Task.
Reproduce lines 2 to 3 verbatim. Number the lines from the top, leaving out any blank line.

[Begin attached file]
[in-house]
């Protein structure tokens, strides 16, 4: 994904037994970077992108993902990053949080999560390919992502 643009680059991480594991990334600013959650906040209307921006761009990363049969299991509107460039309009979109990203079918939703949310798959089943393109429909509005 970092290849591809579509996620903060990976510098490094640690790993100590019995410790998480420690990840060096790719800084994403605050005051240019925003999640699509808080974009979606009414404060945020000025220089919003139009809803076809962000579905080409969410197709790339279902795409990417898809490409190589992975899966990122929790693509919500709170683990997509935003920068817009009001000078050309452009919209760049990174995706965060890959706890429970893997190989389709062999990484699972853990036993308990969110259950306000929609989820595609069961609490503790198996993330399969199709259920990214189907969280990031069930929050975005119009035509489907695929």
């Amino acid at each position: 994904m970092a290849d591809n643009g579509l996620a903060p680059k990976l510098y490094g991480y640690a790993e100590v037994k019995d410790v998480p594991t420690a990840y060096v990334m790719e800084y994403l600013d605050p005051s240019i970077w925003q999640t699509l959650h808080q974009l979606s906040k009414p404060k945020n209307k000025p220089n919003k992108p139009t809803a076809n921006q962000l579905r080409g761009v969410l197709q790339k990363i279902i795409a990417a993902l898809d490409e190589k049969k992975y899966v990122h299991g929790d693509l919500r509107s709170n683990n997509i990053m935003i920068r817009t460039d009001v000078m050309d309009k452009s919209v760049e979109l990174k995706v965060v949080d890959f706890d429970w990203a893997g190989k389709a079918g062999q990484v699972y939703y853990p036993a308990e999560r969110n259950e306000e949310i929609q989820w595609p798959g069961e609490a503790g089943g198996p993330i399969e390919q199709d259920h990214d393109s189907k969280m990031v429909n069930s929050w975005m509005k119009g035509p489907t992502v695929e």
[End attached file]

């Protein structure tokens, strides 16, 4: 994904037994970077992108993902990053949080999560390919992502 643009680059991480594991990334600013959650906040209307921006761009990363049969299991509107460039309009979109990203079918939703949310798959089943393109429909509005 970092290849591809579509996620903060990976510098490094640690790993100590019995410790998480420690990840060096790719800084994403605050005051240019925003999640699509808080974009979606009414404060945020000025220089919003139009809803076809962000579905080409969410197709790339279902795409990417898809490409190589992975899966990122929790693509919500709170683990997509935003920068817009009001000078050309452009919209760049990174995706965060890959706890429970893997190989389709062999990484699972853990036993308990969110259950306000929609989820595609069961609490503790198996993330399969199709259920990214189907969280990031069930929050975005119009035509489907695929």
């Amino acid at each position: 994904m970092a290849d591809n643009g579509l996620a903060p680059k990976l510098y490094g991480y640690a790993e100590v037994k019995d410790v998480p594991t420690a990840y060096v990334m790719e800084y994403l600013d605050p005051s240019i970077w925003q999640t699509l959650h808080q974009l979606s906040k009414p404060k945020n209307k000025p220089n919003k992108p139009t809803a076809n921006q962000l579905r080409g761009v969410l197709q790339k990363i279902i795409a990417a993902l898809d490409e190589k049969k992975y899966v990122h299991g929790d693509l919500r509107s709170n683990n997509i990053m935003i920068r817009t460039d009001v000078m050309d309009k452009s919209v760049e979109l990174k995706v965060v949080d890959f706890d429970w990203a893997g190989k389709a079918g062999q990484v699972y939703y853990p036993a308990e999560r969110n259950e306000e949310i929609q989820w595609p798959g069961e609490a503790g089943g198996p993330i399969e390919q199709d259920h990214d393109s189907k969280m990031v429909n069930s929050w975005m509005k119009g035509p489907t992502v695929e």